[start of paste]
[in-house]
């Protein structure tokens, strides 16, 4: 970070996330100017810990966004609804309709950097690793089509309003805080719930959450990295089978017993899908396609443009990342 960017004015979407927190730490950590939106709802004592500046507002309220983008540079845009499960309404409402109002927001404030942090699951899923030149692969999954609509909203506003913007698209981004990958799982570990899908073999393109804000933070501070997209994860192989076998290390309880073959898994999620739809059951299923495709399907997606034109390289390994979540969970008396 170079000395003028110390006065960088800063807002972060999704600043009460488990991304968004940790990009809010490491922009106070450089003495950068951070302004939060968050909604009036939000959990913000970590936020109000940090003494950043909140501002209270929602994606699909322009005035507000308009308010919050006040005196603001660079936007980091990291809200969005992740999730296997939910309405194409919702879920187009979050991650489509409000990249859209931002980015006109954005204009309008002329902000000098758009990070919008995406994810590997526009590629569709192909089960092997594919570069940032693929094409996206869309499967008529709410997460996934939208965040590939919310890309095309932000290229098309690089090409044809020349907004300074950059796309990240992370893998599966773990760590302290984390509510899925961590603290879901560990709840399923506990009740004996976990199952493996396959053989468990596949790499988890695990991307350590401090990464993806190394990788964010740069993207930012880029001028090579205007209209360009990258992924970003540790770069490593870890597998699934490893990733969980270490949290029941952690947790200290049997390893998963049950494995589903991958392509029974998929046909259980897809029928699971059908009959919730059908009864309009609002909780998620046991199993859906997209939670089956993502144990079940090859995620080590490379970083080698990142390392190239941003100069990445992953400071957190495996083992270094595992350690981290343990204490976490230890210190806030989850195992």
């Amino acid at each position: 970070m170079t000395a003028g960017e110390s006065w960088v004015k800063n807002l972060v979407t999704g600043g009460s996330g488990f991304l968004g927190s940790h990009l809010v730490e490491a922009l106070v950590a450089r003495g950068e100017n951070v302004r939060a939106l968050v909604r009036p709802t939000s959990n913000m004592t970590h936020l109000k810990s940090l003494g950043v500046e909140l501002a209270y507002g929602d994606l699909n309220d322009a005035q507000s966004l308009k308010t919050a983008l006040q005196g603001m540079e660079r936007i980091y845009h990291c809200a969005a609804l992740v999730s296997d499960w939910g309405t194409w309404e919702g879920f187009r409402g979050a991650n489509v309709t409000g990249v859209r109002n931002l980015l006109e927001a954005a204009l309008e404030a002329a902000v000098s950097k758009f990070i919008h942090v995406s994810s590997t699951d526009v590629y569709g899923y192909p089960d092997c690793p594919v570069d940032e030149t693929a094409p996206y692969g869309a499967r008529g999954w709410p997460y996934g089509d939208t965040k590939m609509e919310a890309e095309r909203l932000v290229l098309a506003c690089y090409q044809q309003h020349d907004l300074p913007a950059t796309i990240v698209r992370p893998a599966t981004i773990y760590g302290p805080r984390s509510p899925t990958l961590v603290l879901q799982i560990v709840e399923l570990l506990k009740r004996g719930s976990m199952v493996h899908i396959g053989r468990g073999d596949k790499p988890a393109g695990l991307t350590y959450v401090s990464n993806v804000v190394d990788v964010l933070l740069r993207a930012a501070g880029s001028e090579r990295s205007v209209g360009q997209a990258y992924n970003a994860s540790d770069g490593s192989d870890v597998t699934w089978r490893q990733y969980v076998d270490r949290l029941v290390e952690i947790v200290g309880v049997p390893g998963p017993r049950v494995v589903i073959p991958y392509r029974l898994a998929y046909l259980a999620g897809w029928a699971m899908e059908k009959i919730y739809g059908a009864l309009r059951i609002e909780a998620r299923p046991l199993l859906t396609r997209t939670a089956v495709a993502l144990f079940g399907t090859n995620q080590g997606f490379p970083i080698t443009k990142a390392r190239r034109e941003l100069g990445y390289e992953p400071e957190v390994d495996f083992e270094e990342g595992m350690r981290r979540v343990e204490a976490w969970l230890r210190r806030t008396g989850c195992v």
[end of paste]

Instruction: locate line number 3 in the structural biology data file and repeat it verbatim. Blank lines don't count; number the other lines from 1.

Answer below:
């Amino acid at each position: 970070m170079t000395a003028g960017e110390s006065w960088v004015k800063n807002l972060v979407t999704g600043g009460s996330g488990f991304l968004g927190s940790h990009l809010v730490e490491a922009l106070v950590a450089r003495g950068e100017n951070v302004r939060a939106l968050v909604r009036p709802t939000s959990n913000m004592t970590h936020l109000k810990s940090l003494g950043v500046e909140l501002a209270y507002g929602d994606l699909n309220d322009a005035q507000s966004l308009k308010t919050a983008l006040q005196g603001m540079e660079r936007i980091y845009h990291c809200a969005a609804l992740v999730s296997d499960w939910g309405t194409w309404e919702g879920f187009r409402g979050a991650n489509v309709t409000g990249v859209r109002n931002l980015l006109e927001a954005a204009l309008e404030a002329a902000v000098s950097k758009f990070i919008h942090v995406s994810s590997t699951d526009v590629y569709g899923y192909p089960d092997c690793p594919v570069d940032e030149t693929a094409p996206y692969g869309a499967r008529g999954w709410p997460y996934g089509d939208t965040k590939m609509e919310a890309e095309r909203l932000v290229l098309a506003c690089y090409q044809q309003h020349d907004l300074p913007a950059t796309i990240v698209r992370p893998a599966t981004i773990y760590g302290p805080r984390s509510p899925t990958l961590v603290l879901q799982i560990v709840e399923l570990l506990k009740r004996g719930s976990m199952v493996h899908i396959g053989r468990g073999d596949k790499p988890a393109g695990l991307t350590y959450v401090s990464n993806v804000v190394d990788v964010l933070l740069r993207a930012a501070g880029s001028e090579r990295s205007v209209g360009q997209a990258y992924n970003a994860s540790d770069g490593s192989d870890v597998t699934w089978r490893q990733y969980v076998d270490r949290l029941v290390e952690i947790v200290g309880v049997p390893g998963p017993r049950v494995v589903i073959p991958y392509r029974l898994a998929y046909l259980a999620g897809w029928a699971m899908e059908k009959i919730y739809g059908a009864l309009r059951i609002e909780a998620r299923p046991l199993l859906t396609r997209t939670a089956v495709a993502l144990f079940g399907t090859n995620q080590g997606f490379p970083i080698t443009k990142a390392r190239r034109e941003l100069g990445y390289e992953p400071e957190v390994d495996f083992e270094e990342g595992m350690r981290r979540v343990e204490a976490w969970l230890r210190r806030t008396g989850c195992v």